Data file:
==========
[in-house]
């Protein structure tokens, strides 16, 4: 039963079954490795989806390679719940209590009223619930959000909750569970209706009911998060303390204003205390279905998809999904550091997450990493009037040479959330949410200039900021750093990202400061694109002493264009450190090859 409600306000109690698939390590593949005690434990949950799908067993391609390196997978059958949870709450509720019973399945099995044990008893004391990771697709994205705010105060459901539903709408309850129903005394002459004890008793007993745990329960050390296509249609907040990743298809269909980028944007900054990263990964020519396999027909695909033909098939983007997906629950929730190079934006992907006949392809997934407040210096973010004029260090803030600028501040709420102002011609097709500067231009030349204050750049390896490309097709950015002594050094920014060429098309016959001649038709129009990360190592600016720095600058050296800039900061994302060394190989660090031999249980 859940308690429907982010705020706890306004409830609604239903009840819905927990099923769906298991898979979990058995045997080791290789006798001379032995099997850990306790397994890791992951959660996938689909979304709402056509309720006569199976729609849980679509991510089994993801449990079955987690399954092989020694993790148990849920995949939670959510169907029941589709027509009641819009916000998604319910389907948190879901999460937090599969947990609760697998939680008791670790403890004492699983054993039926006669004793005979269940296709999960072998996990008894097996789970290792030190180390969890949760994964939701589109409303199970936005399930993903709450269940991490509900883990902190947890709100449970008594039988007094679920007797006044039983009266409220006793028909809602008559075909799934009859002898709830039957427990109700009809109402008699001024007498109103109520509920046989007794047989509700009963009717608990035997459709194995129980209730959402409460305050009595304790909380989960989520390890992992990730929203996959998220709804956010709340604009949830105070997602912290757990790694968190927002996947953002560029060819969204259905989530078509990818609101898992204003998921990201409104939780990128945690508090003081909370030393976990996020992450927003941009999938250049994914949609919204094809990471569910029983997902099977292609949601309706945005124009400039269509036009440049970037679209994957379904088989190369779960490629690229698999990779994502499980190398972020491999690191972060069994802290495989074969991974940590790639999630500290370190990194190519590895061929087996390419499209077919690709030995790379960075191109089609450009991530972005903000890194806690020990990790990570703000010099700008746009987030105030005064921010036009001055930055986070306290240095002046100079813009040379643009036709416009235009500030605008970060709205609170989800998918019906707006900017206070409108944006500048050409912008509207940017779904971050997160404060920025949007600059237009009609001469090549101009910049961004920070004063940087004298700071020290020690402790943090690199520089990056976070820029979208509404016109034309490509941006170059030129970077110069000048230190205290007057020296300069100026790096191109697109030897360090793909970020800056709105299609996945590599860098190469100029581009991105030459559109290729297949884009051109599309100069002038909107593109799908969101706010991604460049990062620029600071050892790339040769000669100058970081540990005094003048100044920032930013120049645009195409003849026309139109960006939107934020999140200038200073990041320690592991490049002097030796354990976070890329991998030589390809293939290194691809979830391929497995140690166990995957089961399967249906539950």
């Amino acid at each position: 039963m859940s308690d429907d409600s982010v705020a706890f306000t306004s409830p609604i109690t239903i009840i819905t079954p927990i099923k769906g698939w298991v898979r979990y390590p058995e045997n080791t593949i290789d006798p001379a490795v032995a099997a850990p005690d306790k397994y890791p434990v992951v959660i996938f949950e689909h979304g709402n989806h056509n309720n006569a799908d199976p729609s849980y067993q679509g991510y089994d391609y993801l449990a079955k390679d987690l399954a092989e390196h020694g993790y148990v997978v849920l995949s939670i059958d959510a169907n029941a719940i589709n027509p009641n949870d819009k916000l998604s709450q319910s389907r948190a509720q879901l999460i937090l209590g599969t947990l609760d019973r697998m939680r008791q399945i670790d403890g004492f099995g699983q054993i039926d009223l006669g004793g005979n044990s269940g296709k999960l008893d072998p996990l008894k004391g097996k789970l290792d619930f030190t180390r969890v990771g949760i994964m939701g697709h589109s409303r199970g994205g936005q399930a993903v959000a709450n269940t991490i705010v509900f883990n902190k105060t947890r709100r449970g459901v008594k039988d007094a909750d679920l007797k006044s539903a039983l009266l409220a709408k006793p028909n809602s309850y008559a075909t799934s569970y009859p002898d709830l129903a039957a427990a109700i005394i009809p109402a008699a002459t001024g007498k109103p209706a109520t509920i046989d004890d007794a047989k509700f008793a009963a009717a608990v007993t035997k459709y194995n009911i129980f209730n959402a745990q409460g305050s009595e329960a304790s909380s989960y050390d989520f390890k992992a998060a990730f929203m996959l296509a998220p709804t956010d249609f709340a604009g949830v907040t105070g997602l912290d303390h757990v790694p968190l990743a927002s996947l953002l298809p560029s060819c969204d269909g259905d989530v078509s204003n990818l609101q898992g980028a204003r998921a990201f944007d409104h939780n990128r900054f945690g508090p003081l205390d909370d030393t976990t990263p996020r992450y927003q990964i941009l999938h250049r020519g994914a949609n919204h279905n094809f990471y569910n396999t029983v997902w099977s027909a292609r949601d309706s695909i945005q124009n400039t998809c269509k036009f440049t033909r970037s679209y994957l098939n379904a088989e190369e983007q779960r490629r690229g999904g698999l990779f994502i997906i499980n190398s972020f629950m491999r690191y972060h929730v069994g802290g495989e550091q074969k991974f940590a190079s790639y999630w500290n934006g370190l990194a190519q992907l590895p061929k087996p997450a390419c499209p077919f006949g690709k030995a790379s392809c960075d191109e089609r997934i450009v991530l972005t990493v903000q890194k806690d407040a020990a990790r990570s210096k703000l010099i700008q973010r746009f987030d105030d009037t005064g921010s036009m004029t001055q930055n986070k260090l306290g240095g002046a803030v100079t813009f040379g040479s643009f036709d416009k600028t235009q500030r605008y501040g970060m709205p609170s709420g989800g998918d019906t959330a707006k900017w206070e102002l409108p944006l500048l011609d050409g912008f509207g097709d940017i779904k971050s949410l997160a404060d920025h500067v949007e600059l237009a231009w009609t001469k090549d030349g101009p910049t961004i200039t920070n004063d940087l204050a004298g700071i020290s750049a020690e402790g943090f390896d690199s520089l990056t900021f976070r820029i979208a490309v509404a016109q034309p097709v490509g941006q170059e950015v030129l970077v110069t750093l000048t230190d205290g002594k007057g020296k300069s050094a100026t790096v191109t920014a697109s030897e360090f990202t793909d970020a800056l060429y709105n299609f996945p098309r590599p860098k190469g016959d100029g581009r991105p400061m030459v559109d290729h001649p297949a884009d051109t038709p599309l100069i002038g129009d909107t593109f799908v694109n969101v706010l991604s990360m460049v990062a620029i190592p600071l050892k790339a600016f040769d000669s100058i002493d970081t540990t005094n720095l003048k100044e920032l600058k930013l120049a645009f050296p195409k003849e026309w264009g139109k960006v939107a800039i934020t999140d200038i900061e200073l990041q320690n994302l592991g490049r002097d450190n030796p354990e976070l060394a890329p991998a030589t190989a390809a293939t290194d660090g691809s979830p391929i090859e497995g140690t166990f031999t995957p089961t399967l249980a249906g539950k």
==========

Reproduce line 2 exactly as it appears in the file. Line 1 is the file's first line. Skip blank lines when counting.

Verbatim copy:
């Protein structure tokens, strides 16, 4: 039963079954490795989806390679719940209590009223619930959000909750569970209706009911998060303390204003205390279905998809999904550091997450990493009037040479959330949410200039900021750093990202400061694109002493264009450190090859 409600306000109690698939390590593949005690434990949950799908067993391609390196997978059958949870709450509720019973399945099995044990008893004391990771697709994205705010105060459901539903709408309850129903005394002459004890008793007993745990329960050390296509249609907040990743298809269909980028944007900054990263990964020519396999027909695909033909098939983007997906629950929730190079934006992907006949392809997934407040210096973010004029260090803030600028501040709420102002011609097709500067231009030349204050750049390896490309097709950015002594050094920014060429098309016959001649038709129009990360190592600016720095600058050296800039900061994302060394190989660090031999249980 859940308690429907982010705020706890306004409830609604239903009840819905927990099923769906298991898979979990058995045997080791290789006798001379032995099997850990306790397994890791992951959660996938689909979304709402056509309720006569199976729609849980679509991510089994993801449990079955987690399954092989020694993790148990849920995949939670959510169907029941589709027509009641819009916000998604319910389907948190879901999460937090599969947990609760697998939680008791670790403890004492699983054993039926006669004793005979269940296709999960072998996990008894097996789970290792030190180390969890949760994964939701589109409303199970936005399930993903709450269940991490509900883990902190947890709100449970008594039988007094679920007797006044039983009266409220006793028909809602008559075909799934009859002898709830039957427990109700009809109402008699001024007498109103109520509920046989007794047989509700009963009717608990035997459709194995129980209730959402409460305050009595304790909380989960989520390890992992990730929203996959998220709804956010709340604009949830105070997602912290757990790694968190927002996947953002560029060819969204259905989530078509990818609101898992204003998921990201409104939780990128945690508090003081909370030393976990996020992450927003941009999938250049994914949609919204094809990471569910029983997902099977292609949601309706945005124009400039269509036009440049970037679209994957379904088989190369779960490629690229698999990779994502499980190398972020491999690191972060069994802290495989074969991974940590790639999630500290370190990194190519590895061929087996390419499209077919690709030995790379960075191109089609450009991530972005903000890194806690020990990790990570703000010099700008746009987030105030005064921010036009001055930055986070306290240095002046100079813009040379643009036709416009235009500030605008970060709205609170989800998918019906707006900017206070409108944006500048050409912008509207940017779904971050997160404060920025949007600059237009009609001469090549101009910049961004920070004063940087004298700071020290020690402790943090690199520089990056976070820029979208509404016109034309490509941006170059030129970077110069000048230190205290007057020296300069100026790096191109697109030897360090793909970020800056709105299609996945590599860098190469100029581009991105030459559109290729297949884009051109599309100069002038909107593109799908969101706010991604460049990062620029600071050892790339040769000669100058970081540990005094003048100044920032930013120049645009195409003849026309139109960006939107934020999140200038200073990041320690592991490049002097030796354990976070890329991998030589390809293939290194691809979830391929497995140690166990995957089961399967249906539950």